States and banks have traditionally maintained close ties. At various points in time, states have used banks to manage their economies and soak up government debt, while banks enjoyed regulatory forbearance, restricted competition, and implicit or explicit guarantees from their home markets. The political foundations of banks have thus been powerful and enduring, with actors on both sides of the aisle reluctant to sever relations.
The central argument of this book, however, is that in the world’s largest integrated market, Europe, the traditional political ties between states and banks have been transformed. Specifically, through a combination of post-communist transition, monetary union, and economic crisis, states in Europe no longer wield preponderant influence over their banks. Banking on Markets explains why we have witnessed the radical denationalization of this politically vital sector, as well as the consequences for economic volatility and policy autonomy. The findings in Europe have implications for other world regions, which, to varying degrees, have also experienced intensified pressure on their traditional models of domestic political control over finance.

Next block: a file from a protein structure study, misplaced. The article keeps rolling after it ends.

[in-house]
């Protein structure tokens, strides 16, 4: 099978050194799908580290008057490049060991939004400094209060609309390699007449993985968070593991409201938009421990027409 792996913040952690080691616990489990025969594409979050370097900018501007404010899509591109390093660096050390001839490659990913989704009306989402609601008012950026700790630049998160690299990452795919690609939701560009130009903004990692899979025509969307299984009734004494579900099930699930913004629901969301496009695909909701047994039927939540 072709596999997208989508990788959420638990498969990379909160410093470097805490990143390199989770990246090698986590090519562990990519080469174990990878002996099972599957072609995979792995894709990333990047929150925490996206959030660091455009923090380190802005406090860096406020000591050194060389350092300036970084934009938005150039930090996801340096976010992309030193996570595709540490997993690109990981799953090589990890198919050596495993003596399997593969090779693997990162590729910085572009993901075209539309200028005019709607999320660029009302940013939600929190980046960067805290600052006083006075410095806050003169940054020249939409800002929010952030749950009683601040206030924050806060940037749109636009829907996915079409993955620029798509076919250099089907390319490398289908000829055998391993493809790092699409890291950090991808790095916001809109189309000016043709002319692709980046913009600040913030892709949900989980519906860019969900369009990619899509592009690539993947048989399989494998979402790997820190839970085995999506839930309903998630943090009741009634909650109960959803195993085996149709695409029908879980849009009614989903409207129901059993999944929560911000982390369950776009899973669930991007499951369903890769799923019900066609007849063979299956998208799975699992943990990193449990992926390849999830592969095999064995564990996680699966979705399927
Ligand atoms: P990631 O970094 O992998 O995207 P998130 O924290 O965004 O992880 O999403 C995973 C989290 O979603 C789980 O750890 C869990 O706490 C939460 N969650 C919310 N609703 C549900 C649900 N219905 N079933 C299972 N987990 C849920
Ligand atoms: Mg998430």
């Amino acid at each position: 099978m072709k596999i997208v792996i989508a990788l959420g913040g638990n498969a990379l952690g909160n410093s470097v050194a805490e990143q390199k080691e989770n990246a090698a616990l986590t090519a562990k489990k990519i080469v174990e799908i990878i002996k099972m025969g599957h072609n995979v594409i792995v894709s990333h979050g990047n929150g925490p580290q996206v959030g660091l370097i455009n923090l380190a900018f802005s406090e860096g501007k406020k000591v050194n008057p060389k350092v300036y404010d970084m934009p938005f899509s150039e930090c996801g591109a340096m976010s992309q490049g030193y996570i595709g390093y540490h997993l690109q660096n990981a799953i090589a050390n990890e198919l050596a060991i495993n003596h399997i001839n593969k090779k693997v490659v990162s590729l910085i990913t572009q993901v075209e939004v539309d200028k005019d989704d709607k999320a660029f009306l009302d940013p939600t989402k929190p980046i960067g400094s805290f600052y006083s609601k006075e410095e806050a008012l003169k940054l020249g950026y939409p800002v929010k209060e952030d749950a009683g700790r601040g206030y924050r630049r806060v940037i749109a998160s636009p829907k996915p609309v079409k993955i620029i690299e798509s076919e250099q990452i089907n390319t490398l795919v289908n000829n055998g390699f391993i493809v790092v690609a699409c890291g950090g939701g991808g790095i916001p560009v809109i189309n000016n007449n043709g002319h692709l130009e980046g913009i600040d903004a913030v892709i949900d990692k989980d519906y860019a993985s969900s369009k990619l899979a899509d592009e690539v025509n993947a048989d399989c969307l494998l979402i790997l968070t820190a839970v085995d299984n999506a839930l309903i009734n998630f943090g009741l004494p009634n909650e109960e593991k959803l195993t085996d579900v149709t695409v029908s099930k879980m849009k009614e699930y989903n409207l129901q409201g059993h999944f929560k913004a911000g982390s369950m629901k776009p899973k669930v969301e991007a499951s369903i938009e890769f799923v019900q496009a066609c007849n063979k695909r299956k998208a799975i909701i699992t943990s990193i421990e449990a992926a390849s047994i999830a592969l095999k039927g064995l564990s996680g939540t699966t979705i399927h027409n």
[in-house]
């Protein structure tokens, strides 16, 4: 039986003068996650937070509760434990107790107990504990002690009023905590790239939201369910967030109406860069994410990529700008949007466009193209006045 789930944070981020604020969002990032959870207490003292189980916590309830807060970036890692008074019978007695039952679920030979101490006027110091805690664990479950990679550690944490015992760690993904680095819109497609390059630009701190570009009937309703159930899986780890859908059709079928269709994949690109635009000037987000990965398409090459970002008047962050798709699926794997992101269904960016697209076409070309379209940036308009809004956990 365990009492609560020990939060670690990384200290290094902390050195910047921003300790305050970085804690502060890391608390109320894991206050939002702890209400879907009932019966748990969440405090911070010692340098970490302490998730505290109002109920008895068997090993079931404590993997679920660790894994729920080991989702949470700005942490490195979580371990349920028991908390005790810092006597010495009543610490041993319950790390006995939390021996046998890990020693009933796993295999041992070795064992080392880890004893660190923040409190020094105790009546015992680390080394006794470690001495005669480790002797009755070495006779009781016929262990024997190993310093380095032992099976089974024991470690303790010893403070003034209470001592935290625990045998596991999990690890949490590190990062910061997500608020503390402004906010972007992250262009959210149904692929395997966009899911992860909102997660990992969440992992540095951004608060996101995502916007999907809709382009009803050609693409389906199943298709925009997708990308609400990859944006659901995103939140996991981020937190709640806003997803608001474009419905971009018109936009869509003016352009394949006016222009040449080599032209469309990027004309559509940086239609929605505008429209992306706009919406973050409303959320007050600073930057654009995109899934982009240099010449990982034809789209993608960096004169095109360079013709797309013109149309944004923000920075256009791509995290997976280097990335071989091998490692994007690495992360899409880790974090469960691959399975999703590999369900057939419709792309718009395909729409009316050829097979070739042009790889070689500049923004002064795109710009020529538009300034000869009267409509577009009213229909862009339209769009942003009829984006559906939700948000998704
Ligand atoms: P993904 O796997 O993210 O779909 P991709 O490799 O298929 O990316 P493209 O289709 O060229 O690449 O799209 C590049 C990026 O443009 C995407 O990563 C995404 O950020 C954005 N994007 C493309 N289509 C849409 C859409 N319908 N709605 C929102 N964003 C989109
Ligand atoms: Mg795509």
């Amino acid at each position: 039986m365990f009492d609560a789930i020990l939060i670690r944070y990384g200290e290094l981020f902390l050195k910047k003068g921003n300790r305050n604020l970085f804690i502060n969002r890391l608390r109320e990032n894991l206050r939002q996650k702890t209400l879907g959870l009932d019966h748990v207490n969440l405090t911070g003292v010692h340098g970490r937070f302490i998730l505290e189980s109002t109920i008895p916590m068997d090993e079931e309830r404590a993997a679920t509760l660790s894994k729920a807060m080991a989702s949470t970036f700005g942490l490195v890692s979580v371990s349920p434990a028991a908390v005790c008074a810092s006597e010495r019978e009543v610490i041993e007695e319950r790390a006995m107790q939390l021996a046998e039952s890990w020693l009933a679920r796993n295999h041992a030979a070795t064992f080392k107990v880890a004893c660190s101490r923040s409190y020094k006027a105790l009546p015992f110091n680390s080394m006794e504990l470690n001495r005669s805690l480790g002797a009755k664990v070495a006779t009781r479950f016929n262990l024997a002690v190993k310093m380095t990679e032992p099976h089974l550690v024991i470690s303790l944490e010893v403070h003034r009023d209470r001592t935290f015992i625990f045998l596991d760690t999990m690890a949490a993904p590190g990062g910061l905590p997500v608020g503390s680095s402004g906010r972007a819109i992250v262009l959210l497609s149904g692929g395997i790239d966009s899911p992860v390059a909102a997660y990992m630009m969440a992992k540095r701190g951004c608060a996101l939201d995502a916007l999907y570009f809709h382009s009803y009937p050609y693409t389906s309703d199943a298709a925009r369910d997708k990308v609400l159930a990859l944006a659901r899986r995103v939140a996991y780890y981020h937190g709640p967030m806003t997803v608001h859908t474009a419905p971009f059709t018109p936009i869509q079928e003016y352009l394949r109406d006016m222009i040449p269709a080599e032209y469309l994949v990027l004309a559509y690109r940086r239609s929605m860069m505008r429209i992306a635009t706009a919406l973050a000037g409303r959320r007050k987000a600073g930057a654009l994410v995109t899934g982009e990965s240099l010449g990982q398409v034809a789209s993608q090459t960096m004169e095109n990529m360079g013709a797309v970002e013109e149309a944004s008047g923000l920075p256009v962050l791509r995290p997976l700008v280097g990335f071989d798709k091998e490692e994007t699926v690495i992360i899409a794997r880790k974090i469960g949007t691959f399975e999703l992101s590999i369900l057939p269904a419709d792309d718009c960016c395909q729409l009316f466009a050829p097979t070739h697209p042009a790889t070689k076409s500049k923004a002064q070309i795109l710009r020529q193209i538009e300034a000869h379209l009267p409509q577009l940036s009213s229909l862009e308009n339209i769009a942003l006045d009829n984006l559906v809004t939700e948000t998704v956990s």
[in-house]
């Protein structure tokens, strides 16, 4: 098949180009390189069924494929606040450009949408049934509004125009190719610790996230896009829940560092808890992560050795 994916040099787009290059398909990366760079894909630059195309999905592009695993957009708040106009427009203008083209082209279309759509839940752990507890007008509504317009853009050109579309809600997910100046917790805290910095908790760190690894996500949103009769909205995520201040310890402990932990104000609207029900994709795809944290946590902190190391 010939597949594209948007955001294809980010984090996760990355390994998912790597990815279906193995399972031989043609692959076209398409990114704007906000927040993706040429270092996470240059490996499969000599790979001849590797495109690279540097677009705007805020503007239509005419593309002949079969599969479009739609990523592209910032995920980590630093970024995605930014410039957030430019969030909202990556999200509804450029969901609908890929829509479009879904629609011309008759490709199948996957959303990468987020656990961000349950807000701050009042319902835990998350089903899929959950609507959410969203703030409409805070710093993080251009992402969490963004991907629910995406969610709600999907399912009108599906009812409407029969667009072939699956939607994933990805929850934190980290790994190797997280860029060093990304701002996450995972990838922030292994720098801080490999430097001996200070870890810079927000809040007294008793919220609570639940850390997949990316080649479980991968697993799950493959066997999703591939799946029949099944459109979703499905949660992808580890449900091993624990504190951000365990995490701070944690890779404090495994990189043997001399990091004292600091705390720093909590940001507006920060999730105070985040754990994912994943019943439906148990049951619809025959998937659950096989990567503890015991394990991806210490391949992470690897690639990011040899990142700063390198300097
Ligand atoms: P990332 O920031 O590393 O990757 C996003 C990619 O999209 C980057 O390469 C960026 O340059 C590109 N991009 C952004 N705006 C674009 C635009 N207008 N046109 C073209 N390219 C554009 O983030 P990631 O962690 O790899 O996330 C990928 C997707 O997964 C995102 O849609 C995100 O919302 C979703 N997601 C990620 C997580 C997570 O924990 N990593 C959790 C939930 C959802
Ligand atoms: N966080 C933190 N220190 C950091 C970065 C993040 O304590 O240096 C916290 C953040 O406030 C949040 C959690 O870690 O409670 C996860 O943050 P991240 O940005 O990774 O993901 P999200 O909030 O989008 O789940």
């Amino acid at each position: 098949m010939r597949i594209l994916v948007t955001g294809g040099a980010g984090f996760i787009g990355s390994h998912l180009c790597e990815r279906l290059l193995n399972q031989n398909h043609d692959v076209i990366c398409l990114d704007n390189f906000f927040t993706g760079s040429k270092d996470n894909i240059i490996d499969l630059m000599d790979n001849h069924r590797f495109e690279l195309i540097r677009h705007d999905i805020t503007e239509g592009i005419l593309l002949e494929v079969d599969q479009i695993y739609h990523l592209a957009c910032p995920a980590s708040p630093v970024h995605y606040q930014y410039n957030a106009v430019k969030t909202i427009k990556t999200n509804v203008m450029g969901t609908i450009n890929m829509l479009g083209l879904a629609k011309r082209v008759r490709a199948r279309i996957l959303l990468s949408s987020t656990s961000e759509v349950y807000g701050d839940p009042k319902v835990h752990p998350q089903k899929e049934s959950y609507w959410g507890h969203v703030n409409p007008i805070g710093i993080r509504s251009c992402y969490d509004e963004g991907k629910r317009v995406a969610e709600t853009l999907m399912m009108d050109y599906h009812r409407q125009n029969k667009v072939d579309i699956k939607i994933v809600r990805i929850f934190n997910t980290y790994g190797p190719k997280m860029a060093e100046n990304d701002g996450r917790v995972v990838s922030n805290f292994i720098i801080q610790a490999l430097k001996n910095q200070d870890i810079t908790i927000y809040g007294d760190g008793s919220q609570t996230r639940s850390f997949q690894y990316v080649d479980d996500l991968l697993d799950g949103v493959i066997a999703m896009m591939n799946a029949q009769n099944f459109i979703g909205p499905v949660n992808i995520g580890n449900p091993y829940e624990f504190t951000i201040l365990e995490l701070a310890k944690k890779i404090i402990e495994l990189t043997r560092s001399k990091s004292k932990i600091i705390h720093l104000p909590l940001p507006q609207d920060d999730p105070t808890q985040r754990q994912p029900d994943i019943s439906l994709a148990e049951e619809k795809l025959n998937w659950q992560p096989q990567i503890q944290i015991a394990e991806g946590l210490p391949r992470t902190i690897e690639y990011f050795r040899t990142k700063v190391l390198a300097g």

Banking on Markets is the co-winner of the 2018 Ed A Hewett book prize in international political economy.
About the speaker
Rachel Epstein is Professor of International Relations and Associate Dean of Research and Faculty at the Josef Korbel School of International Studies at the University of Denver. Her research interests include banking and finance, the international security architecture and interactions between supranational organizations and domestic politics. She has been a co-editor at the Review of International Political Economy since 2017.